Physics, Master's, 2 years
- Years2 Years
- Grade requirementsMinimum C
- LanguageEnglish, Norwegian
- StartAutumn and Spring
As a master's student in physics, you have several specialisations to choose from. Some specialisations are closely linked to basic research and a desire to understand how everything in the world is connected, while others are more practical, where the knowledge of physics is used in fields such as electronics, medicine, nanotechnology and more.
As a master's student, you will enter a very active and vibrant research environment with a large international network. Examples of major research questions are:
- Understand the interactions between space and our earth
- What is dark matter?
- How to design and build detectors and measuring equipment that can give us the information that is necessary to carry out the research.
As a fully trained physicist, you have expertise in physics and technology combined with broad expertise in science. This ensures that you are well equipped to fill important roles in research, education, industry, management, and society.
With a master's degree in physics, you will have many available career paths in both the public and private sector. You can work both centrally and regionally, among others in technology companies, in hospitals, in consulting companies, and in government ministries and directorates. You can also specialize in various branches of physics and work as a scientist or engineer at national and international research centres such as CERN and ESA.
The candidates from us are working, among other things, as:
- Medical physicist in Helse Vest
- Senior Development Engineer in Data Respons
- Physics in 3-PHASE Measurements
- Application Developer for Apple in Silicon Valley
An additional one-year practical pedagogical education (PPU), qualifies you to work as a teacher in upper secondary school.
If you are interested in pursuing a career in research, you can apply for a PhD degree at UoB or at another institution.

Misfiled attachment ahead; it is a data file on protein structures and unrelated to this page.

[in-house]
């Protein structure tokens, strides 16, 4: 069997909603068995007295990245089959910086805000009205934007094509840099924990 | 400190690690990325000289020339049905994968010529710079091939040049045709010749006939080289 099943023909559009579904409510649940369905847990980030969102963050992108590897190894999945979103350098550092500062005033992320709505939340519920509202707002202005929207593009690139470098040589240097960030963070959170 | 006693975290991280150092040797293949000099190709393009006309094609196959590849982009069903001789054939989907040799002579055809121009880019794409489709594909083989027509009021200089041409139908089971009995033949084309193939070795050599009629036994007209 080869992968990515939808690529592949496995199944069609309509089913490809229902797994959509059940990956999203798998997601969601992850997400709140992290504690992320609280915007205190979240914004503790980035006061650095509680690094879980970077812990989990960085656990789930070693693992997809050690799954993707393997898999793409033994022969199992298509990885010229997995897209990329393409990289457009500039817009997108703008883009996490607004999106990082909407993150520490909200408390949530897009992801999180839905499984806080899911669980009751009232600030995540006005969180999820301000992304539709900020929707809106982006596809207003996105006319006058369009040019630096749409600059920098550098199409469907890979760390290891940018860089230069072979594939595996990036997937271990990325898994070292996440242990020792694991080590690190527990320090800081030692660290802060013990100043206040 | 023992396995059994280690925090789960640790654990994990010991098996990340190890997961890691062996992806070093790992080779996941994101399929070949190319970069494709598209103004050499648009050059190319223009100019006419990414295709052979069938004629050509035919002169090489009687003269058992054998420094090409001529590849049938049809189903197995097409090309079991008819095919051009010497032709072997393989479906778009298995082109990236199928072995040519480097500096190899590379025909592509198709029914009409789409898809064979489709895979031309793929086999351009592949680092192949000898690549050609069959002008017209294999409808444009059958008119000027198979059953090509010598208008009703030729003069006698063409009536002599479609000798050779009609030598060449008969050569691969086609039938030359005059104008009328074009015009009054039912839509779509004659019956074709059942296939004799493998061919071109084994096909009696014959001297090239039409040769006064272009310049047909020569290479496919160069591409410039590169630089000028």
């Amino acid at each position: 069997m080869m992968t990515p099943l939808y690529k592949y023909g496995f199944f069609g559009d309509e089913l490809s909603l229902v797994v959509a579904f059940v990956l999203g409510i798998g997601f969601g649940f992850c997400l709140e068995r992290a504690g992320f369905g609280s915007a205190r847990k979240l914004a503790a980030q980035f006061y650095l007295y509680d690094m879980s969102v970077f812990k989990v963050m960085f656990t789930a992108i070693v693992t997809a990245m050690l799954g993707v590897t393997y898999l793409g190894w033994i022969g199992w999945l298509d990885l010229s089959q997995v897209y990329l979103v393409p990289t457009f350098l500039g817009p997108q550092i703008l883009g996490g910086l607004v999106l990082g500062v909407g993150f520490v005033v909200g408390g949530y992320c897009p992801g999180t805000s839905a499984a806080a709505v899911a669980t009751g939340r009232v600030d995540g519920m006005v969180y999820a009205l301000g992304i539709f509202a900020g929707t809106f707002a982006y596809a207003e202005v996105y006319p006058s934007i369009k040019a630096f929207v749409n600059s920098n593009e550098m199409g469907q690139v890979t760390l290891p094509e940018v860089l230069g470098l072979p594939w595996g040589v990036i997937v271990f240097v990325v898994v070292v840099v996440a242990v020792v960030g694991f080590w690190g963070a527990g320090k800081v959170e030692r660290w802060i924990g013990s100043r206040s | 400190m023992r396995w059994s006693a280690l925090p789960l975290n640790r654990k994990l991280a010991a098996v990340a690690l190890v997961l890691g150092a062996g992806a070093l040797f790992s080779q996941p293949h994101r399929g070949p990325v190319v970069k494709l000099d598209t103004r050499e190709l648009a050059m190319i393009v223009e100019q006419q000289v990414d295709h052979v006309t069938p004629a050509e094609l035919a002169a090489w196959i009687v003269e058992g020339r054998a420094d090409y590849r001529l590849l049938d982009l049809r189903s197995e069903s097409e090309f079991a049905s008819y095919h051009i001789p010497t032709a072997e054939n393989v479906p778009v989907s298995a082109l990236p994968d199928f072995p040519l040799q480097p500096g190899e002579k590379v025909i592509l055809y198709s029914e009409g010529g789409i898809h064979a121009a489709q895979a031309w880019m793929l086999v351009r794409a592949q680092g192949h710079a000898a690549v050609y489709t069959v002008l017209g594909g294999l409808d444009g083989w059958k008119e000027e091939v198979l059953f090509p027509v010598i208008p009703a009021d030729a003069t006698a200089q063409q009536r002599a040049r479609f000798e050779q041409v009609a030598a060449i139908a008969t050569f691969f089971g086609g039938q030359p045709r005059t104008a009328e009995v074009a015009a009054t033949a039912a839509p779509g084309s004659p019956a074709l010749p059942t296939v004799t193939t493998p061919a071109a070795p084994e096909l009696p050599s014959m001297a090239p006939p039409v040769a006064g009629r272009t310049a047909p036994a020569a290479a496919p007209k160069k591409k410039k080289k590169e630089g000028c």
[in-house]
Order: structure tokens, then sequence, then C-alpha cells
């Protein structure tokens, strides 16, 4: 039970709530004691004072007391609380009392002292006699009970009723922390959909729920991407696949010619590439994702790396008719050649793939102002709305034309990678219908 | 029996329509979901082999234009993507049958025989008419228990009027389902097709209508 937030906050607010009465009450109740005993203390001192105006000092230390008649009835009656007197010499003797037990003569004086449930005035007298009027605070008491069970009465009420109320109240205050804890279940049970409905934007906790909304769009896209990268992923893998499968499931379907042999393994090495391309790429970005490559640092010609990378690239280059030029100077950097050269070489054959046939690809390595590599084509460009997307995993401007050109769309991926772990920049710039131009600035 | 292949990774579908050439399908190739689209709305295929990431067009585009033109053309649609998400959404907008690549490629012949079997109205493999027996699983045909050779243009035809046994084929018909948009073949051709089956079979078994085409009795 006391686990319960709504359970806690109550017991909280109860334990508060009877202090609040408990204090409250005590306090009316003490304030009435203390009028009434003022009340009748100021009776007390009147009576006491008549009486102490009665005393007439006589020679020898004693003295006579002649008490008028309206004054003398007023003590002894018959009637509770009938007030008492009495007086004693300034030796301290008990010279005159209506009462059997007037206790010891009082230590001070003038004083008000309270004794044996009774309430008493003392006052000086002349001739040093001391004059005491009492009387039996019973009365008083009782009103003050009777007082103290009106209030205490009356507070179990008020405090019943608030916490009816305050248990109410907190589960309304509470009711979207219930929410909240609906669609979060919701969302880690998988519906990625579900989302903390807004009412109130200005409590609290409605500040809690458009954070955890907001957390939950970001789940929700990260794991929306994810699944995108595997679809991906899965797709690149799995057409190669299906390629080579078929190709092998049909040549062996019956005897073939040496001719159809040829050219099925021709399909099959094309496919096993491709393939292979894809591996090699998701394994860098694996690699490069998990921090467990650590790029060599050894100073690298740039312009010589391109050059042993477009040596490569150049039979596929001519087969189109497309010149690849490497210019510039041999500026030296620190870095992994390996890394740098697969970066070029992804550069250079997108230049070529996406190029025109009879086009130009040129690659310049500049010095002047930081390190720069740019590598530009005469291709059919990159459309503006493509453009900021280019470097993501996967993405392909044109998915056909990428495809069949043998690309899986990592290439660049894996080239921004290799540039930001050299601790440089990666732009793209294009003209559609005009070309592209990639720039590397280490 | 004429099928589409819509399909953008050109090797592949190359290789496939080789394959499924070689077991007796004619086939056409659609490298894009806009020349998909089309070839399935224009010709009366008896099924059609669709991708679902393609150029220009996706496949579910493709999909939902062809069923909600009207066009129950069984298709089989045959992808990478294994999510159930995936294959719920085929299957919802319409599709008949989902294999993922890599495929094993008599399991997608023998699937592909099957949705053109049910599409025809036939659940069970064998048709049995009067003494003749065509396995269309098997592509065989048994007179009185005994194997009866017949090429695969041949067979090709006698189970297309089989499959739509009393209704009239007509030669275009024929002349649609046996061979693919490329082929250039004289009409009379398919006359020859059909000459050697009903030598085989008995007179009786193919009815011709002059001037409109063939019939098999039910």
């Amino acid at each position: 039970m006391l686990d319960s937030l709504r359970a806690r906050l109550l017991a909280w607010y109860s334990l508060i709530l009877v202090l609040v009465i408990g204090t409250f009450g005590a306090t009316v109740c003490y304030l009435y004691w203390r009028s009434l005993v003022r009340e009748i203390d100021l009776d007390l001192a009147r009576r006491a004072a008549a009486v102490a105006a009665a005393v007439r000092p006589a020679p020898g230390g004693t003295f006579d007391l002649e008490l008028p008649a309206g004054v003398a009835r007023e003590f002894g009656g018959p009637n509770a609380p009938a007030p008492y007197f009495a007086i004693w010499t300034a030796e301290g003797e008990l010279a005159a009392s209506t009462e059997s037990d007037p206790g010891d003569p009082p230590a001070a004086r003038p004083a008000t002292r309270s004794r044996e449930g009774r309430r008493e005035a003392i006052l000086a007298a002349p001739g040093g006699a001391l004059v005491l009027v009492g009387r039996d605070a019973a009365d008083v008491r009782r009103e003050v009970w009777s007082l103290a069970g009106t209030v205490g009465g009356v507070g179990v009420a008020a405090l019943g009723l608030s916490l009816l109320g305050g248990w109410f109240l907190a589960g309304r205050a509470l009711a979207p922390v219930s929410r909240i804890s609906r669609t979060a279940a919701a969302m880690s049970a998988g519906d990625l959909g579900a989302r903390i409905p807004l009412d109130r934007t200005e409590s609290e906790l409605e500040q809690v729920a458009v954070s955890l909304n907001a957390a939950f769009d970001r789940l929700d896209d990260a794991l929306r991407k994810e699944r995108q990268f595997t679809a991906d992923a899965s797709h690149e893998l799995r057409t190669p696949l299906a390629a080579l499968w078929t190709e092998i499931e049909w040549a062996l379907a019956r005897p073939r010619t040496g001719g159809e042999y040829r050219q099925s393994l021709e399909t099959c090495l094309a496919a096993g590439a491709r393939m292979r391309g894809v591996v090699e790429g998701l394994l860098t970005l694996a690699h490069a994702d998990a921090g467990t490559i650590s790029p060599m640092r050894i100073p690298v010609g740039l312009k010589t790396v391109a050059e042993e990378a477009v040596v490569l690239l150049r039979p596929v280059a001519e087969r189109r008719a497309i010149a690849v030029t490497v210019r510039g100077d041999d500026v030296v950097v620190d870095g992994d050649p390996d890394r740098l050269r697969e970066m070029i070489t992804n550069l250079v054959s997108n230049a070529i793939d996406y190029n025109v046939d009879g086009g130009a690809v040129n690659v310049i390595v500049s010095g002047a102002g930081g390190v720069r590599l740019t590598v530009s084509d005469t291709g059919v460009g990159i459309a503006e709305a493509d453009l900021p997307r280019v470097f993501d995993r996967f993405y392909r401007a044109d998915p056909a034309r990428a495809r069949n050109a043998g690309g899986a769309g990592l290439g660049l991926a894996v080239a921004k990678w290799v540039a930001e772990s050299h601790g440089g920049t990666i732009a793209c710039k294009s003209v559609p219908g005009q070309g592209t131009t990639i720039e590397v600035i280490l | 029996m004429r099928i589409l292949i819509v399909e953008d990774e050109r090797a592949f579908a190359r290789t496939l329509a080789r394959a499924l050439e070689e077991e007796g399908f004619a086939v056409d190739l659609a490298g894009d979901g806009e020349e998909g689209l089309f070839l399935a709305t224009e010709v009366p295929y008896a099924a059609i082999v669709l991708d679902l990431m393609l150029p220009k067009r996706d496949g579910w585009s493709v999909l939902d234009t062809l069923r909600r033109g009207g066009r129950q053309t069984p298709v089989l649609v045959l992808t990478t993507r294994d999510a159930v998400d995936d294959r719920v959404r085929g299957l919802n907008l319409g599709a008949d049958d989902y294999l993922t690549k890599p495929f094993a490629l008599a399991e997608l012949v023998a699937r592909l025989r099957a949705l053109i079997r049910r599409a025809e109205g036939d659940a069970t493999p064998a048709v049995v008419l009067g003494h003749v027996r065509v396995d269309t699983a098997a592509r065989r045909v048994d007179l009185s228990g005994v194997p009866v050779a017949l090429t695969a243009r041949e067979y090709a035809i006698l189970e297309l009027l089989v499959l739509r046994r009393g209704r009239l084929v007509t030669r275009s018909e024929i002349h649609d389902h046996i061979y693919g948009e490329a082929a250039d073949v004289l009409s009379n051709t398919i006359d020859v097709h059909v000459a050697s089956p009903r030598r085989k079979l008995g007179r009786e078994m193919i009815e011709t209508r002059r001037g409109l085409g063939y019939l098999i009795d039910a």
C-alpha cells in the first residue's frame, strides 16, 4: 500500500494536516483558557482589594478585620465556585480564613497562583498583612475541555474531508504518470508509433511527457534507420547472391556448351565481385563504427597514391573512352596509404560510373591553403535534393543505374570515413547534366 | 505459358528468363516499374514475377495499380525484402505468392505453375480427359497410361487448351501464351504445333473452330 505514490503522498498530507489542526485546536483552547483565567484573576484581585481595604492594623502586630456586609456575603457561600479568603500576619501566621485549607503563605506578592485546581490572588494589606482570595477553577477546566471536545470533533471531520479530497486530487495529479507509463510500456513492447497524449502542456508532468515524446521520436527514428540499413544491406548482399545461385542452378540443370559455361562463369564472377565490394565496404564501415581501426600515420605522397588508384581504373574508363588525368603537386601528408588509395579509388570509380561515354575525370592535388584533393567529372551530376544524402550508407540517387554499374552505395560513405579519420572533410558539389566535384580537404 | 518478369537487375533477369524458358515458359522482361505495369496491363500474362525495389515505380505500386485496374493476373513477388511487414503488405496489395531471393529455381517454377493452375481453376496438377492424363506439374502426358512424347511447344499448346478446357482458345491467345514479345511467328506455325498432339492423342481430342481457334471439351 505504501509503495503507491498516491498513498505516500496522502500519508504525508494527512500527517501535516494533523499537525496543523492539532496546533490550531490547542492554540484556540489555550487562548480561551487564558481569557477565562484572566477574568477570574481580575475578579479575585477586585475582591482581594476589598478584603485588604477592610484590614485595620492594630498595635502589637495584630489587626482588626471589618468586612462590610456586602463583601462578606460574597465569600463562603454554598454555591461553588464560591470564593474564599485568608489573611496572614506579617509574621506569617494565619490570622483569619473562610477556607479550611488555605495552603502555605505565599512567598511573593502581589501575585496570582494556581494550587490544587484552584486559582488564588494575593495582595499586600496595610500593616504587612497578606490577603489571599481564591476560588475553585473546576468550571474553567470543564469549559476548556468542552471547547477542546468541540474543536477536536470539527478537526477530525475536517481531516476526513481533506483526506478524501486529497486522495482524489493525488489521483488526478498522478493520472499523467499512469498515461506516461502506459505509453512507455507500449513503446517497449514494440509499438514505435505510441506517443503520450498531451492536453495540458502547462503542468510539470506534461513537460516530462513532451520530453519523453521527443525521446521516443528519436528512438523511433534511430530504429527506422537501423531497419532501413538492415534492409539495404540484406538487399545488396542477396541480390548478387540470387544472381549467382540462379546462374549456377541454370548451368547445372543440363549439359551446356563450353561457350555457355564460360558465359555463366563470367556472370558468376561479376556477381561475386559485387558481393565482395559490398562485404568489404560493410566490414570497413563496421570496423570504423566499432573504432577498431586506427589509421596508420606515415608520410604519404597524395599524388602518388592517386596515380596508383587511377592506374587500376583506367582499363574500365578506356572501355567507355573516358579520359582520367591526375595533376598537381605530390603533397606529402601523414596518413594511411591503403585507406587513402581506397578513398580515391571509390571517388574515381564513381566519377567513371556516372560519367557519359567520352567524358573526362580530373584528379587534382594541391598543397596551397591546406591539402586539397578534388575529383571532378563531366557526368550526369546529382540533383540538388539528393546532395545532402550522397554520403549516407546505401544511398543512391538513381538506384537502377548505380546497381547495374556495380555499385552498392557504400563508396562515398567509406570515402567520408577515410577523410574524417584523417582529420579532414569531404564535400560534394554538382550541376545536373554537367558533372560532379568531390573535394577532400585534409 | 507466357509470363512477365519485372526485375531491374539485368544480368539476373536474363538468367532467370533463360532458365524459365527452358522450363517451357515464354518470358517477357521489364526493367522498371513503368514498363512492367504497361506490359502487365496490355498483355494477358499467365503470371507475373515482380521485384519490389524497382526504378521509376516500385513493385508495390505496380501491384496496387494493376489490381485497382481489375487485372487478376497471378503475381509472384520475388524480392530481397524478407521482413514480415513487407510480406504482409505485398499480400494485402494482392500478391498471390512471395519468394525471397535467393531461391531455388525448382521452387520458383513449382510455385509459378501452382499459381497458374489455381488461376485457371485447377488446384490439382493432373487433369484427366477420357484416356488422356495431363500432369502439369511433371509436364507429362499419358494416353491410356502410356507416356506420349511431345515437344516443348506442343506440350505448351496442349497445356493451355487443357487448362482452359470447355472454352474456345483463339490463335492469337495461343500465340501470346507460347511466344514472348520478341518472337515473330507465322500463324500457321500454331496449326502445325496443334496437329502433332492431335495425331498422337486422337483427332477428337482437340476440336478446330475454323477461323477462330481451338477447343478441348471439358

The program covers two academic years (four semesters) and normally starts in the autumn.
In the first year of your studies, you normally follow courses (50 to 60 credits). Course, syllabi, and study plans depend on which specialisation you choose.
The second year you mainly work with the research for your master's thesis. Having a whole year dedicated to the thesis gives you the chance to really focus on your own independent scientific work.
You choose your master's topic from available master's projects in physics, or you can find a suitable subject in cooperation with your supervisor.
The life of a master's student in physics is hectic and rewarding.
Your workweek will be full of activities such as:
- Laboratory work
- Field work, for example at CERN, Sognefjorden and Svalbard
- ... and of course, lectures and other learning activities.
You will be taught by world-class researchers in their fields. Our department is an important partner in the international research environment and work closely with universities and research institutions in Norway and abroad. This implies that you can get to know and get assistance from the best national and international researchers as a master’s student at our department.
We create an environment where you as a student are a natural part of the research group, and the work environment is inclusive and informal.
Depending on which research group you are associated with in your master's work, it is possible with practical field work on beautiful Norwegian locations such as Marifjøra in Luster or at Andøya Space. For other directions, there are opportunities for having longer stays at for instance Svalbard or CERN in Switzerland. Regardless of direction, you will gain broad experience in programming and in processing of large amounts of data.
We value the quality of education highly. We have a living didactic environment with active research on students' learning. We have our own teacher forum, and an interdisciplinary working group that focuses on quality in teaching. As a master's student, you can, among other things, gain valuable work experience as a student assistant or mentor for younger students.
Fagutvalget for Fysikk og Teknologi (FFT) and the association Doppler are the student organizations for all physics students. They organize social and academic activities and are a link between all the students at our department. Connect with them at FFT's Facebook page.